The celebration culminated in the annual awards ceremony for the winners of the LRH Birthday Game, a tradition initiated by Mr. Hubbard in 1974. The awards recognize Scientology organizations at every echelon for outstanding expansion of Church services and humanitarian programs in their respective zones. This year’s champions included the Mission of Belleair, Florida, first among the league of 435 Scientology Missions internationally; the Church of Scientology of Greater Cincinnati, which celebrated a first win after opening the doors on its new Ideal Org last year; the Advanced Organization Saint Hill in the United Kingdom, taking the trophy among Scientology Churches delivering higher level religious services; and the champion continental management office of the Western United States, instrumental in opening five new Ideal Orgs in the past year.
Immediately following the event, receptions were held in multiple venues across Clearwater, including the historic Fort Harrison’s Grand Lobby and Portico.
The event was filmed, translated into 16 languages and transmitted for screening to parishioners in more than 100 cities worldwide.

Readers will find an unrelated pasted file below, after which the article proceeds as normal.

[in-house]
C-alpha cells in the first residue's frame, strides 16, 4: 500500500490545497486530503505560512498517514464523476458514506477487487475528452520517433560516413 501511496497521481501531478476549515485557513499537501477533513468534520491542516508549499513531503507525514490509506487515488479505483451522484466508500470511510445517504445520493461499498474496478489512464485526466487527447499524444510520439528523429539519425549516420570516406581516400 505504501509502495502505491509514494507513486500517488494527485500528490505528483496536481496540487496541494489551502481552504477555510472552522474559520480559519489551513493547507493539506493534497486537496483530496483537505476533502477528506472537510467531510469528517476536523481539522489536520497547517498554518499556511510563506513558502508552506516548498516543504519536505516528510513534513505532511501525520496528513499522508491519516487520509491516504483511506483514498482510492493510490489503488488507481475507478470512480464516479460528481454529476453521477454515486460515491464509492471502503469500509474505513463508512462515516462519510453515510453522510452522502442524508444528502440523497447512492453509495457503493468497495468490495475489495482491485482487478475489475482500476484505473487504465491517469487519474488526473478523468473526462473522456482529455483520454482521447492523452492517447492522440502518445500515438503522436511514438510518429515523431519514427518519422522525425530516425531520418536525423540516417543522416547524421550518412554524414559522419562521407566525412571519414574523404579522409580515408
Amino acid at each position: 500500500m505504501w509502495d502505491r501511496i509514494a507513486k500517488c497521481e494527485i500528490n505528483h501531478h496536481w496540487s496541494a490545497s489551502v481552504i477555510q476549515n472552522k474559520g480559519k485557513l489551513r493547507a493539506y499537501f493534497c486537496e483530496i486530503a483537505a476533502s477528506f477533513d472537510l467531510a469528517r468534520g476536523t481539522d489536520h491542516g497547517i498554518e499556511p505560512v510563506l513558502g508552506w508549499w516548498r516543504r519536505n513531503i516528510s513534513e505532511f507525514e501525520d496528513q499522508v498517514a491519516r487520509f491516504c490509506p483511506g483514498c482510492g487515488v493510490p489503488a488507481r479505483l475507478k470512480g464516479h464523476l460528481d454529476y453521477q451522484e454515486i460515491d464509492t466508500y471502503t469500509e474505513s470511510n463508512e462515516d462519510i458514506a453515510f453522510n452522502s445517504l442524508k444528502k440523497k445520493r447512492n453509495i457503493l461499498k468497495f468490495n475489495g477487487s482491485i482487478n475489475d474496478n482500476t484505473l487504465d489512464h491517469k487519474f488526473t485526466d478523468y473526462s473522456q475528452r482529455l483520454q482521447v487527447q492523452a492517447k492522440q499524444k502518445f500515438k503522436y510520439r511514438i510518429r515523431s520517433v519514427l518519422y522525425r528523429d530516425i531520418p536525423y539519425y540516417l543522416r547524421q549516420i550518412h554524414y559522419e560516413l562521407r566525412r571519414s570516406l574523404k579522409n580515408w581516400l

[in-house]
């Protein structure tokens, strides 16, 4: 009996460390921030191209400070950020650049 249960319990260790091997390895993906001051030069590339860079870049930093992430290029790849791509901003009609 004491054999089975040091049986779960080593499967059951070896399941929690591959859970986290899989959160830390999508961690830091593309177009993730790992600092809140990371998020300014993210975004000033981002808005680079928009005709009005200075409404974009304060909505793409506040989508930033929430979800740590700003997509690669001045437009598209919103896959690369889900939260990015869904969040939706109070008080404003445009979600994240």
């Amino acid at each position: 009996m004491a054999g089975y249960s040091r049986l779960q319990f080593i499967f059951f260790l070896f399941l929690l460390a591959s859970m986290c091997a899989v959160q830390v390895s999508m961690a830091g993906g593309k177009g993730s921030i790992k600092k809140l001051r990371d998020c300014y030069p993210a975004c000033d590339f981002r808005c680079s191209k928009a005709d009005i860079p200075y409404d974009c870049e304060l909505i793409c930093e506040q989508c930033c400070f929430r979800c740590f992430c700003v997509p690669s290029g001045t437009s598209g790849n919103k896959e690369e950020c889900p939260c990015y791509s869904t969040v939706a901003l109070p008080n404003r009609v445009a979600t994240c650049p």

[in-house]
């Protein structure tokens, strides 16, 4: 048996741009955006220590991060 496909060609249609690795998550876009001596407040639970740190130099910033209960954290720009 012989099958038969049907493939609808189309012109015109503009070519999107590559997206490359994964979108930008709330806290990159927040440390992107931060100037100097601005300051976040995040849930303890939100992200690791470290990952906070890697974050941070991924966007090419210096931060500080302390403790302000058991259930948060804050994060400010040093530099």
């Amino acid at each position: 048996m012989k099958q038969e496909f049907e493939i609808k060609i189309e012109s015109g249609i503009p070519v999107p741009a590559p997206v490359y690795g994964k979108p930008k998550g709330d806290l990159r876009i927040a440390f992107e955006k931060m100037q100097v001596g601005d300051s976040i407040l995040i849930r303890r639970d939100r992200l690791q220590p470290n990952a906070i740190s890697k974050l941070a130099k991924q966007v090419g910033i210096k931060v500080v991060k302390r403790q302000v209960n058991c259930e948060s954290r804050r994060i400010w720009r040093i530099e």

The festivities continued on Sunday, March 17, with the International Association of Scientologists (IAS) Patrons Ball, held in the Grand Auditorium at the Fort Harrison.
The elegant evening honored stellar IAS patrons who, through their membership, forward the aims of Scientology as originated by L. Ron Hubbard: “A civilization without insanity, without criminals and without war, where the able can prosper and honest beings can have rights, and where Man is free to rise to greater heights.”
In part, Patrons’ support assists the religion to achieve its greater humanitarian objective and meet global demand for Church-sponsored programs. These include a worldwide human rights education initiative; an equally far-reaching drug education, prevention and rehabilitation program; a global network of literacy and learning centers; and the Scientology Volunteer Minister program, now comprising the world’s largest independent relief force. The Church’s humanitarian programs reached more than 200 million people across 105 nations in the last year.
Entertainment for the black-tie affair included a Broadway-style Musical Revue, starring an international cast of performers from the United States, Italy and England.
The Scientology religion was founded by L. Ron Hubbard in 1952 and the first Church of Scientology was formed in Los Angeles in 1954. The religion has expanded to more than 11,000 Churches, Missions and affiliated groups, with millions of members in 167 countries.
For more information about L. Ron Hubbard, visit lronhubbard.org.
CONTACT: Karin Pouw
(323) 960-3500 phone